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Physical volcanological study of the Rungwe volcanic province, Tanzania

Karen Fontijn (UGent)
(2011)
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Abstract
Many potentially hazardous volcanoes in low-income countries have not been studied and are not regularly monitored. This thesis presents a first step towards detailed hazard and risk assessment for the Rungwe Volcanic Province (RVP) in Tanzania. The volcano-tectonic architecture of the RVP reveals a strong control of tectonic activity over the location of three central volcanoes that are considered active: Ngozi, Rungwe and Kyejo. From the preserved stratigraphic record, it is clear that Rungwe volcano was dominated at least in its Late Holocene history by explosive eruptions generating pyroclastic fallout deposits. Tephra fallout is therefore the most important volcanic hazard at Rungwe. Ngozi had two major eruptions on a regional scale both of which possibly contributed to the formation of its present-day caldera. The < 1 ka Ngozi Tuff deposit suggests that Ngozi has been active until recently, and that it is capable of producing significant pyroclastic density currents. The ca. 4 ka Plinian-style Rungwe Pumice eruption is closely documented and physically characterized, enabling to infer key eruptive parameters. The deposit volume is estimated at 3.2 – 5.8 km³. The Rungwe Pumice classifies as a magnitude 5 Plinian eruption with a maximum eruption column height of 30 – 35 km. The Rungwe Pumice is a unique scientific case study. The eruption happened in nearly wind-free conditions, as evidenced by empirical and semi-analytical modelling and dispersal maps. Second, it lacks pyroclastic density current deposits which are usually found in other similar Plinian eruption deposits as a result of fountain collapse. Field, petrological and geochemical data are consistent with a 5 – 6 km deep magma chamber. Compositional variations between Rungwe magmas are interpreted to result from fractional crystallization in a main trachytic magma body that is regularly replenished by a less evolved magma from a deeper source, resulting in a certain proportion of magma mixing and mingling. The findings presented in this thesis provide a major step forward in the understanding of processes at work in the RVP and Rungwe volcano in particular.
Keywords
Volcanology, Tanzania, Rungwe Volcanic Province

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Citation

Please use this url to cite or link to this publication:

Chicago
Fontijn, Karen. 2011. “Physical Volcanological Study of the Rungwe Volcanic Province, Tanzania”. Ghent, Belgium: Ghent University. Faculty of Sciences.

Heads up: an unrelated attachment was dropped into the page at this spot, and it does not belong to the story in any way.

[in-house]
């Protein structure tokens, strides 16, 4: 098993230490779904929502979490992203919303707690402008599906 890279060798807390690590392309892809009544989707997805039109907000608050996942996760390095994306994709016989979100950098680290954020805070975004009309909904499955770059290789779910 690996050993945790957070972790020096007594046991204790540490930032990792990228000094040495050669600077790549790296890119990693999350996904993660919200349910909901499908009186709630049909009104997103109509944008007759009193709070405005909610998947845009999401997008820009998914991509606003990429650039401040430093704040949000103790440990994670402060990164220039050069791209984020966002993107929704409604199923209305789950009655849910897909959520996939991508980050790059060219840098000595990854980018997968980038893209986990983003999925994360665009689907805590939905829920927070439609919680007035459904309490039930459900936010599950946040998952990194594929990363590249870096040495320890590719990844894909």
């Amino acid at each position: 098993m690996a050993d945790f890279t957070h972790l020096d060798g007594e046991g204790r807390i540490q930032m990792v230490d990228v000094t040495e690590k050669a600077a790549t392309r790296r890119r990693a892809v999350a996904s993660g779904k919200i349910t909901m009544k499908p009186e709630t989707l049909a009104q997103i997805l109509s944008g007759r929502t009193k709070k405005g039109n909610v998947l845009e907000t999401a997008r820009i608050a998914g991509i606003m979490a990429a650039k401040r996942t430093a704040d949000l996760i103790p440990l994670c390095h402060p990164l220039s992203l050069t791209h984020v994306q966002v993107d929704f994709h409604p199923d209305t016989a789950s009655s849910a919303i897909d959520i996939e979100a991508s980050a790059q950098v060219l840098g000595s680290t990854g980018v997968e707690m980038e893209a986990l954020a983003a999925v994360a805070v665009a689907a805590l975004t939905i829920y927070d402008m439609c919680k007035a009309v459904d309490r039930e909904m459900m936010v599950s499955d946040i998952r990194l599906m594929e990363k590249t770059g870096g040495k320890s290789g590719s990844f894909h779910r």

APA
Fontijn, K. (2011). Physical volcanological study of the Rungwe volcanic province, Tanzania. Ghent University. Faculty of Sciences, Ghent, Belgium.
Vancouver
1.
Fontijn K. Physical volcanological study of the Rungwe volcanic province, Tanzania. [Ghent, Belgium]: Ghent University. Faculty of Sciences; 2011.
MLA
Fontijn, Karen. “Physical Volcanological Study of the Rungwe Volcanic Province, Tanzania.” 2011 : n. pag. Print.
@phdthesis{1102528,
  abstract     = {Many potentially hazardous volcanoes in low-income countries have not been studied and are not regularly monitored. This thesis presents a first step towards detailed hazard and risk assessment for the Rungwe Volcanic Province (RVP) in Tanzania. The volcano-tectonic architecture of the RVP reveals a strong control of tectonic activity over the location of three central volcanoes that are considered active: Ngozi, Rungwe and Kyejo. From the preserved stratigraphic record, it is clear that Rungwe volcano was dominated at least in its Late Holocene history by explosive eruptions generating pyroclastic fallout deposits. Tephra fallout is therefore the most important volcanic hazard at Rungwe. Ngozi had two major eruptions on a regional scale both of which possibly contributed to the formation of its present-day caldera. The < 1 ka Ngozi Tuff deposit suggests that Ngozi has been active until recently, and that it is capable of producing significant pyroclastic density currents. The ca. 4 ka Plinian-style Rungwe Pumice eruption is closely documented and physically characterized, enabling to infer key eruptive parameters. The deposit volume is estimated at 3.2 – 5.8 km³. The Rungwe Pumice classifies as a magnitude 5 Plinian eruption with a maximum eruption column height of 30 – 35 km. The Rungwe Pumice is a unique scientific case study. The eruption happened in nearly wind-free conditions, as evidenced by empirical and semi-analytical modelling and dispersal maps. Second, it lacks pyroclastic density current deposits which are usually found in other similar Plinian eruption deposits as a result of fountain collapse. Field, petrological and geochemical data are consistent with a 5 – 6 km deep magma chamber. Compositional variations between Rungwe magmas are interpreted to result from fractional crystallization in a main trachytic magma body that is regularly replenished by a less evolved magma from a deeper source, resulting in a certain proportion of magma mixing and mingling. The findings presented in this thesis provide a major step forward in the understanding of processes at work in the RVP and Rungwe volcano in particular.},
  author       = {Fontijn, Karen},
  keywords     = {Volcanology,Tanzania,Rungwe Volcanic Province},
  language     = {eng},
  pages        = {XVIII, 207 + CD-Rom},
  publisher    = {Ghent University. Faculty of Sciences},
  school       = {Ghent University},
  title        = {Physical volcanological study of the Rungwe volcanic province, Tanzania},
  url          = {http://lib.ugent.be/fulltxt/RUG01/001/455/023/RUG01-001455023_2011_0001_AC.pdf},
  year         = {2011},
}